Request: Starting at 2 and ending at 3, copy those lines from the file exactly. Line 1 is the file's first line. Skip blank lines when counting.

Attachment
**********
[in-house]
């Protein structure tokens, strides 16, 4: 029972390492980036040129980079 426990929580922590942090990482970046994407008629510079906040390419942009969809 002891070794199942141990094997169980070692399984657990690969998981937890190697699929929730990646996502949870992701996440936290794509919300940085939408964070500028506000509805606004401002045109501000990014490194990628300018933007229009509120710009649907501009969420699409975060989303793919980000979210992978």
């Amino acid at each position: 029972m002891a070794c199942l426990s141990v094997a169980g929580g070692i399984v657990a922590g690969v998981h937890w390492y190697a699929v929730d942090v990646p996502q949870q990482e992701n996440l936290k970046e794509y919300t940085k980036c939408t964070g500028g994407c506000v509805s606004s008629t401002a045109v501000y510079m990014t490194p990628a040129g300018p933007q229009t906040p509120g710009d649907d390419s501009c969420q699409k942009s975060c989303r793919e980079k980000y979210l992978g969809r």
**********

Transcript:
């Protein structure tokens, strides 16, 4: 029972390492980036040129980079 426990929580922590942090990482970046994407008629510079906040390419942009969809 002891070794199942141990094997169980070692399984657990690969998981937890190697699929929730990646996502949870992701996440936290794509919300940085939408964070500028506000509805606004401002045109501000990014490194990628300018933007229009509120710009649907501009969420699409975060989303793919980000979210992978």
């Amino acid at each position: 029972m002891a070794c199942l426990s141990v094997a169980g929580g070692i399984v657990a922590g690969v998981h937890w390492y190697a699929v929730d942090v990646p996502q949870q990482e992701n996440l936290k970046e794509y919300t940085k980036c939408t964070g500028g994407c506000v509805s606004s008629t401002a045109v501000y510079m990014t490194p990628a040129g300018p933007q229009t906040p509120g710009d649907d390419s501009c969420q699409k942009s975060c989303r793919e980079k980000y979210l992978g969809r």